I had a friend once who told me that her mother taught her to swim by putting her in a tub full of water and shoving her under. It was supposed to be an early attempt at waterproofing. It reminds me a little of the medieval snakepit approach to insanity. The logic was that you threw people into a pit full of snakes, it would cure them. See, they reasoned (?) that a thing which would drive a sane person crazy would drive a crazy person sane.
Do we do the same thing to our children? Of course we do. We teach them to be tough, to ignore pain, to "suck it up." But what we are really teaching them is to avoid whatever it is we want them to ignore, live through, tough out, or overcome. After all, kids aren't dummies. They know, in the words of Linus in Peanuts, "Pain hurts." I was so moved by my friend's description of her swimming lessons that I wrote a poem about it.
Learning to Swim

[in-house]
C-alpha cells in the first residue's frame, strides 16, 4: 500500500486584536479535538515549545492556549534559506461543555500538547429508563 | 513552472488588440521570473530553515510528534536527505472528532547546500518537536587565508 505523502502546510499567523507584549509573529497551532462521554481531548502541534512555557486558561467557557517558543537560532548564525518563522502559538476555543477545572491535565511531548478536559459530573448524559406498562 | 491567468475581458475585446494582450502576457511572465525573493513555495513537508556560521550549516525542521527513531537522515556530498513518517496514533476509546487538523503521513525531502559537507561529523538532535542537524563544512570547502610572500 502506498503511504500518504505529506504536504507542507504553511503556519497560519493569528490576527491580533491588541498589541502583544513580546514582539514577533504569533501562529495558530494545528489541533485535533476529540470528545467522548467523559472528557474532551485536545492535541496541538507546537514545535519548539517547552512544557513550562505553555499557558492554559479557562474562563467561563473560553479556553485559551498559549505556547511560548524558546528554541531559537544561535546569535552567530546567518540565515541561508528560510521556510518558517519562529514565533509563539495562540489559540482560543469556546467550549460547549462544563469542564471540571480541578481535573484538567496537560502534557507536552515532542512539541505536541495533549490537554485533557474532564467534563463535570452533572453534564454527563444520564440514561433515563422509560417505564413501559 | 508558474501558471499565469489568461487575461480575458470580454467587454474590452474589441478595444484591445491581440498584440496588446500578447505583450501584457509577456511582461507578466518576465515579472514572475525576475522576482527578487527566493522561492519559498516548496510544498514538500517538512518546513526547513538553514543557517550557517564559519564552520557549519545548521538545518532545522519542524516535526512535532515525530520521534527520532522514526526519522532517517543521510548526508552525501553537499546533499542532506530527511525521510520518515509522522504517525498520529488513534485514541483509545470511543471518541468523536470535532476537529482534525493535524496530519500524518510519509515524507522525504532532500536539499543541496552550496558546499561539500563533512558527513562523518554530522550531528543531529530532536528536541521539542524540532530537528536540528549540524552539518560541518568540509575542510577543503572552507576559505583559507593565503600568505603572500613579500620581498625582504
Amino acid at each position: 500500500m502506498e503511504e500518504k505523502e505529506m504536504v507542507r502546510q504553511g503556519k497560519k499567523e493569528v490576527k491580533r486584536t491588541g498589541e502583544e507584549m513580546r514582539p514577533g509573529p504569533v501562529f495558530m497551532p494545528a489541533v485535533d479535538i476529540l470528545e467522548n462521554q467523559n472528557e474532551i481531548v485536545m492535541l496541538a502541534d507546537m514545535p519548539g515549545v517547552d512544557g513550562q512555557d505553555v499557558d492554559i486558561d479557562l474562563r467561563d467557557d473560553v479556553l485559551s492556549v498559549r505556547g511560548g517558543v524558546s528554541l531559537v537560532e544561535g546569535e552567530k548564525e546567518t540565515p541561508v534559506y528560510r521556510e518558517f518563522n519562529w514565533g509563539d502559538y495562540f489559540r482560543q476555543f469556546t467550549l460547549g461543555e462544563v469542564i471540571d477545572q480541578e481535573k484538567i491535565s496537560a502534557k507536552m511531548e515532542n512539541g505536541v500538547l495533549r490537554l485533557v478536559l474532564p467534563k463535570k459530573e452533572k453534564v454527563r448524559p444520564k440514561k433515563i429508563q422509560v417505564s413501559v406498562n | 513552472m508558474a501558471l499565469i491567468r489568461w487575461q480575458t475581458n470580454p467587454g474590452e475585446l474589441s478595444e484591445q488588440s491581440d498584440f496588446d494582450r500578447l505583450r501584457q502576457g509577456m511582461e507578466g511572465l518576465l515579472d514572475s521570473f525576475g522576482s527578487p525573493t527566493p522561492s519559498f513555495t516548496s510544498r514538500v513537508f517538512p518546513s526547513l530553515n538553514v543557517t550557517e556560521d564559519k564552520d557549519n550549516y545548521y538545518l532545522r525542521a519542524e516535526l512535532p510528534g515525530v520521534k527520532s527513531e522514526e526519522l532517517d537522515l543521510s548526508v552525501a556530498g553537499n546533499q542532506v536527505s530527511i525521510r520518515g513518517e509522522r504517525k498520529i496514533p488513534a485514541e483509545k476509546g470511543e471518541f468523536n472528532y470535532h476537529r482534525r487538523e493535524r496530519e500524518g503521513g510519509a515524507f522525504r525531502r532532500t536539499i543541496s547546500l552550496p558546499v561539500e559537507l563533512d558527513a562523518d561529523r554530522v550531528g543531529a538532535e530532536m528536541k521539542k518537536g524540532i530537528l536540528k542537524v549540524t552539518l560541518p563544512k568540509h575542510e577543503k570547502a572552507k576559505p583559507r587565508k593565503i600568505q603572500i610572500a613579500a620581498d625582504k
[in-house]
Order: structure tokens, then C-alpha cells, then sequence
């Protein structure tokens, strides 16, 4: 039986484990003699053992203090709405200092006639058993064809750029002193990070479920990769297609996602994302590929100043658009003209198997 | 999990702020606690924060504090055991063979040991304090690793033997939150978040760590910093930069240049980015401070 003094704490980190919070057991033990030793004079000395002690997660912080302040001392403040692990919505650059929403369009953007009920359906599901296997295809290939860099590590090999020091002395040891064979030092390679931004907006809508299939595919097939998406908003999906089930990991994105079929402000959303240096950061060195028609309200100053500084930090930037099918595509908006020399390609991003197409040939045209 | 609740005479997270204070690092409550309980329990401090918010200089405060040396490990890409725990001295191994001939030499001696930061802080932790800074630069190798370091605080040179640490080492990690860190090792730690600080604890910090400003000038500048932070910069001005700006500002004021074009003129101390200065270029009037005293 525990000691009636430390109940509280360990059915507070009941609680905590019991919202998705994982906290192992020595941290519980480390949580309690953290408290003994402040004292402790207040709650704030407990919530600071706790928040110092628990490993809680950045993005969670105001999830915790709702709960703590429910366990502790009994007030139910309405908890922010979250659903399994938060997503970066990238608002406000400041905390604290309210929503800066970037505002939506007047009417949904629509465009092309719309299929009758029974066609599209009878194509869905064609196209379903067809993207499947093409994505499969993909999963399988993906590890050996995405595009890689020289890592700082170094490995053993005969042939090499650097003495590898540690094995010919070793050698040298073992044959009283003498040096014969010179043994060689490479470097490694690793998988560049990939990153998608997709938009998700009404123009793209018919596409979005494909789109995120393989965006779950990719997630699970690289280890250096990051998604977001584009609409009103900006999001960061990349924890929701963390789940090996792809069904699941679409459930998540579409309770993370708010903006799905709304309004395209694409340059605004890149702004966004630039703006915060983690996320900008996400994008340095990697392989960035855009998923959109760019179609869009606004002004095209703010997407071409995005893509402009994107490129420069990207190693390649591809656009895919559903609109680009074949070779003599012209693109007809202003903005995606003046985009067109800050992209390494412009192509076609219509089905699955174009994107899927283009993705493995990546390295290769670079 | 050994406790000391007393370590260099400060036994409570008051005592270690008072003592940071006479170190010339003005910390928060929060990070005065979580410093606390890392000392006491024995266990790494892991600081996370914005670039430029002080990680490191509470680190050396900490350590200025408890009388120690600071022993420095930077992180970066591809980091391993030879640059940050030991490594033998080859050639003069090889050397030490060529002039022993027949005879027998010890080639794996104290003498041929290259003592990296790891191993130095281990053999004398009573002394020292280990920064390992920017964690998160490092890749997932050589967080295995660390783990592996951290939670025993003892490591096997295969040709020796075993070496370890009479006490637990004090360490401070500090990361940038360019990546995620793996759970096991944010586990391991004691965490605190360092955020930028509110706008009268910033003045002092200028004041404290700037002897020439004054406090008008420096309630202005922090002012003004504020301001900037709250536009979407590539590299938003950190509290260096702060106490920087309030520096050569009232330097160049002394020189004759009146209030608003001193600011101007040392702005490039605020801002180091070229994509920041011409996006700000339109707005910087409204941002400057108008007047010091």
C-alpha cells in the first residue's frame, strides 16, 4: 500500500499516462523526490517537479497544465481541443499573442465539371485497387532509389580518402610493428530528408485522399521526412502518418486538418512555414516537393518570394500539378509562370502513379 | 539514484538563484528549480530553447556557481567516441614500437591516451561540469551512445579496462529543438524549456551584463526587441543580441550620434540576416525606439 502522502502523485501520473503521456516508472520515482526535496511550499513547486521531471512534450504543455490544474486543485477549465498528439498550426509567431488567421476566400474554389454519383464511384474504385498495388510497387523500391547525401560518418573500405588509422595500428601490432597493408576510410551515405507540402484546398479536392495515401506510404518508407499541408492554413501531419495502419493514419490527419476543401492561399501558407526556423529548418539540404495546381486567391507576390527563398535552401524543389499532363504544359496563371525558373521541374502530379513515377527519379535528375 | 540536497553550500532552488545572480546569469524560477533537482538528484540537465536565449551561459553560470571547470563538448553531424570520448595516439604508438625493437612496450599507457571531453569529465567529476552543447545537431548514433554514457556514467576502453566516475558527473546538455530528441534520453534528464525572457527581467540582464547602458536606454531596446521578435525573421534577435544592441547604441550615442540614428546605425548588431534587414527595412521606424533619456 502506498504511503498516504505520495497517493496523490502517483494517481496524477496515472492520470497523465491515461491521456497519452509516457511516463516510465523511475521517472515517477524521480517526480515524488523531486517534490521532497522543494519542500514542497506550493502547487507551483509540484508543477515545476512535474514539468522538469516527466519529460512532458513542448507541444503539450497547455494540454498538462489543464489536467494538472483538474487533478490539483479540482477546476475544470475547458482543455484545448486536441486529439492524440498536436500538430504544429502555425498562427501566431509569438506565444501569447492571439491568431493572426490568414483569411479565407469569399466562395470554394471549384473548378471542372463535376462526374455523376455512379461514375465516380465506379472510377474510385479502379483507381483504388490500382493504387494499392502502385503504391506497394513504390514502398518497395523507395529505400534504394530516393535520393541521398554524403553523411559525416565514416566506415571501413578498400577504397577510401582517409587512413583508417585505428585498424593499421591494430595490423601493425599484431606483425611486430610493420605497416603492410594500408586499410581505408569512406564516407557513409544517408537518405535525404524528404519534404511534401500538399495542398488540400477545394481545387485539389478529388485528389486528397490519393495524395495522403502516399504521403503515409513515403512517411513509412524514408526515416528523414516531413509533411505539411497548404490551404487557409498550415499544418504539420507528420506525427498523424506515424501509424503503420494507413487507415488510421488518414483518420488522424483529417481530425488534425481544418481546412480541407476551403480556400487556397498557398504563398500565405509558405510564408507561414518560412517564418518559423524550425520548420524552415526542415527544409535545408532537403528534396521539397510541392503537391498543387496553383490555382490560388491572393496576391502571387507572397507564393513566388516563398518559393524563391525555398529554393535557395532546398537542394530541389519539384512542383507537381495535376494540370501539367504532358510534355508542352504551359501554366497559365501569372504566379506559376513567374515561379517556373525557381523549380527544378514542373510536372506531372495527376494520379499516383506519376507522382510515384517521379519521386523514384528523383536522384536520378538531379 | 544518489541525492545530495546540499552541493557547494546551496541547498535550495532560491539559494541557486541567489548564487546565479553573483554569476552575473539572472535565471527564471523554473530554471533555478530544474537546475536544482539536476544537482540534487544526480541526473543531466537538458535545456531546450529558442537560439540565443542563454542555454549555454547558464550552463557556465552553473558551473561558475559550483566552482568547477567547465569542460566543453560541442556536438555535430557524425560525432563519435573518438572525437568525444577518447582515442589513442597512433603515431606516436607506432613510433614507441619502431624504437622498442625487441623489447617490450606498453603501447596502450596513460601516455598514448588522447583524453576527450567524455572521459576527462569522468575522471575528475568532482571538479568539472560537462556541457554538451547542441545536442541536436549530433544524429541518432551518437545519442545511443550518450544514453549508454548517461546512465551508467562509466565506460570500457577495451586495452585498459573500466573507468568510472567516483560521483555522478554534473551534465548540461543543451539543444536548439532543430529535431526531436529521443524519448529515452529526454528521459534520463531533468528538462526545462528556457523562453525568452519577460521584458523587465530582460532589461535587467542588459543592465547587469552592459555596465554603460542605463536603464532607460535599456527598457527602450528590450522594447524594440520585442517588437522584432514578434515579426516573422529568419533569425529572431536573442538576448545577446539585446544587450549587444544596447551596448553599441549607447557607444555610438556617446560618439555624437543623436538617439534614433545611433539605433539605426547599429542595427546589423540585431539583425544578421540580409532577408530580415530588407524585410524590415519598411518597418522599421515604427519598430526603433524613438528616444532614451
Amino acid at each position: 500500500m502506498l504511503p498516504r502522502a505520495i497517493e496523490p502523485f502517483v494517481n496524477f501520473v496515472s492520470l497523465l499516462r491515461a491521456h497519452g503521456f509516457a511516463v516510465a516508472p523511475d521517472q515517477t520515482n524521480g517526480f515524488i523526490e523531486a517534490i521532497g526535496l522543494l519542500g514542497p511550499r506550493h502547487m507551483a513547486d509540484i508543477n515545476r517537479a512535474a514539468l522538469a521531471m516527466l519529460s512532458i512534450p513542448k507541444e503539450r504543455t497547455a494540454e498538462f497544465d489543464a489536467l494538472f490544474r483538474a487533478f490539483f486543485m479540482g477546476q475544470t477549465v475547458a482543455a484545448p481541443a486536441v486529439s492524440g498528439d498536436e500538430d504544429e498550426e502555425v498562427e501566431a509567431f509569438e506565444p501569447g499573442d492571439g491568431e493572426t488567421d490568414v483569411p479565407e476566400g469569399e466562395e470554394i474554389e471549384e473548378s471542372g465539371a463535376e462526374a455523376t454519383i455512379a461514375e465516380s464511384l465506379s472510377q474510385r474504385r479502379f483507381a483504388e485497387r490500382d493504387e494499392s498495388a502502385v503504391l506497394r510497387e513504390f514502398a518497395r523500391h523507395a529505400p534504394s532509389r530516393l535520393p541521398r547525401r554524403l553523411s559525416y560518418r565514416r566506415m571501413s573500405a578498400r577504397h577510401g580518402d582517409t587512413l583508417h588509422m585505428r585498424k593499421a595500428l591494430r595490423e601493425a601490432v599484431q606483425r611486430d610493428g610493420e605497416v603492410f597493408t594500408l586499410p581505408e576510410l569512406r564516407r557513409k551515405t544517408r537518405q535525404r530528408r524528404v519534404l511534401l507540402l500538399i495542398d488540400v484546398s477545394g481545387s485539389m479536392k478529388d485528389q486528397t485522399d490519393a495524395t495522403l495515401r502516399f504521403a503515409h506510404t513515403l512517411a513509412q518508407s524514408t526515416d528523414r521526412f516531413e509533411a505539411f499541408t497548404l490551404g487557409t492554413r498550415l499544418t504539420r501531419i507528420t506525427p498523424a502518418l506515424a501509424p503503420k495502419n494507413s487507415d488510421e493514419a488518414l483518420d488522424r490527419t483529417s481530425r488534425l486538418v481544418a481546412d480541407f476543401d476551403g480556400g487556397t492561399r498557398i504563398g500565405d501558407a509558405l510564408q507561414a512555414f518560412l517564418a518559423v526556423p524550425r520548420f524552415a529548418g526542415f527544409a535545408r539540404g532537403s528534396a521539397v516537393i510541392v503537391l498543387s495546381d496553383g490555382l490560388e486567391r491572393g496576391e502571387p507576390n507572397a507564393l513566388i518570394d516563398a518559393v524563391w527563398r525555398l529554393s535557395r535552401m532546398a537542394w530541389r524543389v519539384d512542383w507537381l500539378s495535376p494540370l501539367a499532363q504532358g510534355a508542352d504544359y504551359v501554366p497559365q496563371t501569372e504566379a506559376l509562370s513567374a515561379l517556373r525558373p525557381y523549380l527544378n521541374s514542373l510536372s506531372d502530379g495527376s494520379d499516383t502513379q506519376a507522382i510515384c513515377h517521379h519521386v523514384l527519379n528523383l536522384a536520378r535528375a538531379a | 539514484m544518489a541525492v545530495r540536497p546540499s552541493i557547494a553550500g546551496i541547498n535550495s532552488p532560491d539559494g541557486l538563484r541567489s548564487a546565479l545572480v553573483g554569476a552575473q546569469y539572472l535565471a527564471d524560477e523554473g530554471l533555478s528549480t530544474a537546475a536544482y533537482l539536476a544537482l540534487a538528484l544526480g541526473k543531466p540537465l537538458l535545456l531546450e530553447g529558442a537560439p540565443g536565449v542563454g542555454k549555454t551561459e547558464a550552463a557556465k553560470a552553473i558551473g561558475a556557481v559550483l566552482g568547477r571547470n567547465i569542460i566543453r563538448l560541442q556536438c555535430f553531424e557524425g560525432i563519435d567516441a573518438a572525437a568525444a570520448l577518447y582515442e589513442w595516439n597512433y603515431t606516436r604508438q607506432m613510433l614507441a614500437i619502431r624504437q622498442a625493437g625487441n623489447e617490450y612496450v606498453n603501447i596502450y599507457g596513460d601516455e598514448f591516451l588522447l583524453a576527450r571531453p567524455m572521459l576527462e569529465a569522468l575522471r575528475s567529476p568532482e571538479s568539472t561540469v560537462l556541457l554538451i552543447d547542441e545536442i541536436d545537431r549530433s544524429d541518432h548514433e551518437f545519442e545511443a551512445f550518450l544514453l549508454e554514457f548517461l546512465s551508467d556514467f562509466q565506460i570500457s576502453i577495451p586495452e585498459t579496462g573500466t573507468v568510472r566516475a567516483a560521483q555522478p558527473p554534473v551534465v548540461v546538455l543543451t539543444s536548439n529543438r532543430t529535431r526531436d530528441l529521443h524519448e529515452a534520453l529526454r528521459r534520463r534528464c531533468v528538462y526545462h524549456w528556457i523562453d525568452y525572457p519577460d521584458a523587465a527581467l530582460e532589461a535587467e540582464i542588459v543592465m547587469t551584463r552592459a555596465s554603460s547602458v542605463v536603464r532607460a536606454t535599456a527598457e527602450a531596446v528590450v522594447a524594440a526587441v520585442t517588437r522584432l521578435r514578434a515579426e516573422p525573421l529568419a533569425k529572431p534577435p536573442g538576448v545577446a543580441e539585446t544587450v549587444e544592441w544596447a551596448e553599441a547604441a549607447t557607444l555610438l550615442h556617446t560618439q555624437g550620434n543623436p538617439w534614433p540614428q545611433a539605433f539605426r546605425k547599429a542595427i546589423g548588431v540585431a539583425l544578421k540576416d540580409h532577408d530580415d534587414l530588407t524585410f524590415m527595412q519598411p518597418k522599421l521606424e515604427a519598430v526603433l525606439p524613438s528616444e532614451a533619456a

An odd place for a grave,
On the kitchen floor.
An odd shape for a coffin,
Long, enameled white porcelain,
Blue trim around the lip.
Odd material for a winding sheet,
Water, the birthing material.
Mrs. McKay from down the street
Kneels by my coffin, tests the water
With her elbow.
I stand nearby, shivering, it is not cold.
I have my pale green swimsuit on,
The one with pink daisies and
A bow in the back. My hair
Is tied up behind me in a ponytail.
Mrs. McKay stands, nods, and steps back.
I climb into the coffin, water as warm as my blood.
I lie back.
Mrs. McKay puts her large hand on my chest
And shoves me under.
I struggle against her hand, I thrash, I grab,
Trying to move the solid hand,
Or shift the stolid weight on my body,
Though the struggle uses air I know I will need.
Is this what dead is? To struggle for air for eternity?
To try to move the weight on your heart?
Through the water I can see my loving mother,
As wavery as a ghost, standing above my grave
With her arms folded.
Crying, spitting, choking, enraged,
I am pulled forth at the last moment.
Now I know how to swim.
But never have.